Because of this, scientists have discovered the process of Xenotransplantation (heterozygous) since the 1960s, that is, transplanting animal organs into the human body.

The preferred organ donors are primates, as they are close relatives of humans. At that time, surgeons tried to transplant chimpanzee organs to humans, but all the surgeries ended in failure. But to date, it has been found that the use of primates as donors faces a variety of problems. For example, disease spread between species, elimination reactions and long growth cycles. In this case, the pig becomes the scientist’s second choice.

Through analysis and research, the medical world knows that pig heart is very similar to human heart in anatomical structure. Due to the relatively long distance between species, the transmission of diseases is much reduced compared to primates.

Since the 1990s, scientists have been trying to perform Xenotransplantation implants from pigs. But experiments have found that pig organs not only have a problem with immune elimination in the body, but they can also be “toxins”. Pig genomes contain endogenous viruses. But today, gene-editing technology has made this idea a reality. In 2017, Harvard postdoctoral fellow Yang Luhan and others successfully raised the world’s first batch of pigs with inactivated endogenous viruses. This addresses the biosafety problem of using pigs as an organ donor, and Xenotransplantation technology has taken an important step forward.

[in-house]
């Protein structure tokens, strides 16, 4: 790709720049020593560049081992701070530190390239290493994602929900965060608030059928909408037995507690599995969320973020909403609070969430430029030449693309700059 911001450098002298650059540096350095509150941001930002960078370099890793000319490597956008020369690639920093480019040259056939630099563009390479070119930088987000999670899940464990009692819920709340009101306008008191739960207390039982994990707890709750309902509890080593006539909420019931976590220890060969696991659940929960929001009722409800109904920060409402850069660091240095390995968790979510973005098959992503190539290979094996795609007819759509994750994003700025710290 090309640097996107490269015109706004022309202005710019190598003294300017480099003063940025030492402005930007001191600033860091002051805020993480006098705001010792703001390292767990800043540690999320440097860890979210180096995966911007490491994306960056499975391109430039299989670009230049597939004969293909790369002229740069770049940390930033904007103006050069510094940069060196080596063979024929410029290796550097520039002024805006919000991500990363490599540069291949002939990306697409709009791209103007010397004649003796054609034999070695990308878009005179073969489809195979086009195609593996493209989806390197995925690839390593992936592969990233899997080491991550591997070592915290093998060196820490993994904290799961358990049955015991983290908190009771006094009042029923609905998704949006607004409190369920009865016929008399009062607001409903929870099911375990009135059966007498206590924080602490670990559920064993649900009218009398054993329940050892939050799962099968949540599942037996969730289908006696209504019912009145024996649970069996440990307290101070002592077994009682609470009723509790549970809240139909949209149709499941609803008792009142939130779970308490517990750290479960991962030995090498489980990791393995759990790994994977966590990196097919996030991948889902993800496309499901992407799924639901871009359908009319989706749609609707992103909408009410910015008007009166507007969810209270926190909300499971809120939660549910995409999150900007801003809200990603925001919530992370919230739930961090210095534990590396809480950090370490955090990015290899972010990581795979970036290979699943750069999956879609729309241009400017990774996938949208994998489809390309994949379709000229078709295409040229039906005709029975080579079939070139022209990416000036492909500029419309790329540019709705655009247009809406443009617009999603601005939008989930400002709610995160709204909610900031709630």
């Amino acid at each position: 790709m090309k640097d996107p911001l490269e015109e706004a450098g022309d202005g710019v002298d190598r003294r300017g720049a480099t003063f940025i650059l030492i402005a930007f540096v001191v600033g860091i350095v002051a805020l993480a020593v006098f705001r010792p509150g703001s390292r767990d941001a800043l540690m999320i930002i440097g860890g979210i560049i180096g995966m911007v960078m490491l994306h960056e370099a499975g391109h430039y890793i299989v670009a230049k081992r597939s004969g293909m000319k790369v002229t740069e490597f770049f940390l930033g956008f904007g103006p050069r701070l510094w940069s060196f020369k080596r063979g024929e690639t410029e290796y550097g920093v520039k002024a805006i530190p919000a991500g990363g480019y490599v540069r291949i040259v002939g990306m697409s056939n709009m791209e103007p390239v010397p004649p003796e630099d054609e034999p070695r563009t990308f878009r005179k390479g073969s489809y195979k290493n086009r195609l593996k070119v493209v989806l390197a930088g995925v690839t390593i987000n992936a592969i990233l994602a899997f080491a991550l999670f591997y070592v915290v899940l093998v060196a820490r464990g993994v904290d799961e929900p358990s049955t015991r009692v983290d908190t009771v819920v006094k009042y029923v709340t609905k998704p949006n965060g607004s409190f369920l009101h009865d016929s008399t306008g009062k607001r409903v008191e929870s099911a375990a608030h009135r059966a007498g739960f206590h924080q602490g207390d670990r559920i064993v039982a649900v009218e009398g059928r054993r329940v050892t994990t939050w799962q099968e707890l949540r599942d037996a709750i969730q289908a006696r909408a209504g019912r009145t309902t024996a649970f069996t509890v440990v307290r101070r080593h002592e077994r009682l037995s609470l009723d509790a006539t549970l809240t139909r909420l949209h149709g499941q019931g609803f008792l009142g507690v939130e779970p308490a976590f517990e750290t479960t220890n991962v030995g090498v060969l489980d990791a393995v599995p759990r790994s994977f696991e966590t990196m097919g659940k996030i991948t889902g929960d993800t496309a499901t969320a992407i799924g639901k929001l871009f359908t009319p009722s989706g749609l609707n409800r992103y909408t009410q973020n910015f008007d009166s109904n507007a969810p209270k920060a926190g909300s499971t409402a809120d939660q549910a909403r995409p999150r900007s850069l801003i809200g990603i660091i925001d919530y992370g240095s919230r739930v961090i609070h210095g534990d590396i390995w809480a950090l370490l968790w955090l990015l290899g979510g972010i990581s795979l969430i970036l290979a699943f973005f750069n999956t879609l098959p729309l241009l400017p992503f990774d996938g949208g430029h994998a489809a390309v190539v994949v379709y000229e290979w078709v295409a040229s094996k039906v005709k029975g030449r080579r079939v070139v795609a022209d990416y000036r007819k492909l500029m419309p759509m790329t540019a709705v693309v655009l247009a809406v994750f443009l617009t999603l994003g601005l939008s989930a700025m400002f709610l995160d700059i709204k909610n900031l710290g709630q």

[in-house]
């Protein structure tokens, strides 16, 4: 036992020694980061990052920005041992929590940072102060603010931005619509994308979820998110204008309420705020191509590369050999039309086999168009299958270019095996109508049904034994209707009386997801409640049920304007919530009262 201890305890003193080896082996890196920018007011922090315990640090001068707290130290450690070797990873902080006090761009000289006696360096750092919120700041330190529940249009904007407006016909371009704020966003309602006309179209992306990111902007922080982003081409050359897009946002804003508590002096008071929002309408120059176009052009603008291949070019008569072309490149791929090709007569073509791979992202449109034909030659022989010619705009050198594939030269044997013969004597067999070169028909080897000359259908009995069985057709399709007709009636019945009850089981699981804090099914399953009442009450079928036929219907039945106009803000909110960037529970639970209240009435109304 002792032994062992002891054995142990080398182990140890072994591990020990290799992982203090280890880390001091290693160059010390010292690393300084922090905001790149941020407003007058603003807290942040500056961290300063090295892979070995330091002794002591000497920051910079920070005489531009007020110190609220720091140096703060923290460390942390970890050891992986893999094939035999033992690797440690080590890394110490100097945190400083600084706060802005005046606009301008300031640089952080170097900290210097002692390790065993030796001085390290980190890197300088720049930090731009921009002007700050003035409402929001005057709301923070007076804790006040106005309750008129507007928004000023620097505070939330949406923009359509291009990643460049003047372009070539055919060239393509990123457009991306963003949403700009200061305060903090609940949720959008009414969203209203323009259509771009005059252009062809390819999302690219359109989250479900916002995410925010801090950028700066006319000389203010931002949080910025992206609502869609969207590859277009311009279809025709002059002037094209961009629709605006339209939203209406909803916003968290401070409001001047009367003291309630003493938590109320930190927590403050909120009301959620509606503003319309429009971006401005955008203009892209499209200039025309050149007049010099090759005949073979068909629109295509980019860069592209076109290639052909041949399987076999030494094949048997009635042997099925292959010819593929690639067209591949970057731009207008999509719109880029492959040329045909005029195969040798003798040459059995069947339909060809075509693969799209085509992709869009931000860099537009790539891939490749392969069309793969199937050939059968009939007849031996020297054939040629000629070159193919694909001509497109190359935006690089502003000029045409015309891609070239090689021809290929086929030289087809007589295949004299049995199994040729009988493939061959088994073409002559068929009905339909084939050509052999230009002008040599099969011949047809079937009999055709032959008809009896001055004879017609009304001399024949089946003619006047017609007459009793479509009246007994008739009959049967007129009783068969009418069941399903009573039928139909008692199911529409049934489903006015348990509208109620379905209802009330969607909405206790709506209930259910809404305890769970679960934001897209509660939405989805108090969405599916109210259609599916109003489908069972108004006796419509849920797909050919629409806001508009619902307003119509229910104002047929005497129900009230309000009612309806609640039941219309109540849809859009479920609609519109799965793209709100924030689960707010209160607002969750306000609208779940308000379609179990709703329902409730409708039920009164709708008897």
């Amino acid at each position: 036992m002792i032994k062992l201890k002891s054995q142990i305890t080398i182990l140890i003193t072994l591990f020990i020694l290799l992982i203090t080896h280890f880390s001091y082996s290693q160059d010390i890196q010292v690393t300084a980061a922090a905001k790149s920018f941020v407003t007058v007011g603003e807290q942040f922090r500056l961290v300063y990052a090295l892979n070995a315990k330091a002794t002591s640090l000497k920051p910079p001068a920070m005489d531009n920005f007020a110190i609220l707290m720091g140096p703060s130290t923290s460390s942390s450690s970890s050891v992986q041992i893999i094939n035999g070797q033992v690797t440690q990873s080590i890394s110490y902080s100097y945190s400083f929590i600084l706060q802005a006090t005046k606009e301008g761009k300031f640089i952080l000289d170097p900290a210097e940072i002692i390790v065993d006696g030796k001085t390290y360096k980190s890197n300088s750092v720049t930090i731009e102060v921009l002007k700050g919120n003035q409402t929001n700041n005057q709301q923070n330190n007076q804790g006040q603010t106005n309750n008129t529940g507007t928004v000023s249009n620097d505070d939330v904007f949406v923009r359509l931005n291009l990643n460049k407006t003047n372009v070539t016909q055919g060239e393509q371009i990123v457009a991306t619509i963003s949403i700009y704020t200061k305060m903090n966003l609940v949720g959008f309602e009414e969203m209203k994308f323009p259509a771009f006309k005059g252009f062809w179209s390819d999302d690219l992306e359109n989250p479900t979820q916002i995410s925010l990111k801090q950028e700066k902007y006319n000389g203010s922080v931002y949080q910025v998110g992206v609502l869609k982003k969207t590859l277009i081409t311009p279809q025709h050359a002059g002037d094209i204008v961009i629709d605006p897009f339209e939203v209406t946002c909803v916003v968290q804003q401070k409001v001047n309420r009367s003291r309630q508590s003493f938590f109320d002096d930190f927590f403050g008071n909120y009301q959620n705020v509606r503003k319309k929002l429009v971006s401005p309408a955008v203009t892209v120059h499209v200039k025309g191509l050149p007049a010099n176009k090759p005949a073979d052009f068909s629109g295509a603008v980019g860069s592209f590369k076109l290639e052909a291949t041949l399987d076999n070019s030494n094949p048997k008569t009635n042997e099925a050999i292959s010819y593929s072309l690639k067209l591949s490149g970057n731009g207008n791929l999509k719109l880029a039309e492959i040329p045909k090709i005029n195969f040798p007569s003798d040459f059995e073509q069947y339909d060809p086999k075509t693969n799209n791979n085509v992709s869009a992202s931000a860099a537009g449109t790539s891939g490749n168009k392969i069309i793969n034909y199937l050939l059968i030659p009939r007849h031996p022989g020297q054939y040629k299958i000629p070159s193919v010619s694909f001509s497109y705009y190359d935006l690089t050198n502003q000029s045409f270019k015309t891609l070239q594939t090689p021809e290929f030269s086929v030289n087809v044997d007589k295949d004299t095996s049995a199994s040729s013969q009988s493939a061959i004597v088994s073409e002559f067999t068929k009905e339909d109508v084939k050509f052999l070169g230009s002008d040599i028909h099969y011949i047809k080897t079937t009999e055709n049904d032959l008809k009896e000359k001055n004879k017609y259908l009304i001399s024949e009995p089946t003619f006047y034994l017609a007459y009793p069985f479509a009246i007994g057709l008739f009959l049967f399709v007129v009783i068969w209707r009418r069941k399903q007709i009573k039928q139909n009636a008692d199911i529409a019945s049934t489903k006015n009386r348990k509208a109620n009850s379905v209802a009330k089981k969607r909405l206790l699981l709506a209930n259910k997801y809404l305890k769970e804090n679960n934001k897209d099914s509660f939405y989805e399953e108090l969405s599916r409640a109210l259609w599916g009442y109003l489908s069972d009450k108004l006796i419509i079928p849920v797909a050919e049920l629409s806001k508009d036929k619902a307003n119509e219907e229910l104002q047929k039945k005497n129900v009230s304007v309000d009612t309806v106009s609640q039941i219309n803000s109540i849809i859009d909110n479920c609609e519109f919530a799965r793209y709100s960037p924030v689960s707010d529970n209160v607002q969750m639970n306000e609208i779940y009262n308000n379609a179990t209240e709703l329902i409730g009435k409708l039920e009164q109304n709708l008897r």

What it really means to raise pigs for science | Live

In late December 2018, four baboons from Bruno Richter’s lab at the University of Munich, Germany, were successfully transplanted the heart of a pig. All of these baboons survived more than 90 days after receiving a pig heart transplant. The baboon survived 195 days, far exceeding the record for a Xenotransplantation transplant by a non-human primate. This also means that Xenotransplantation implantation could be successful in the future.

When scientists find the gene that causes the rejection response in the future and replace it with another gene that can accept parts with the same attributes as humans, perhaps using pigs as organ donors. will be at hand. But there is a fact, despite the success in research, but this is still facing many problems related to ethics.

[ Æsir Tales ]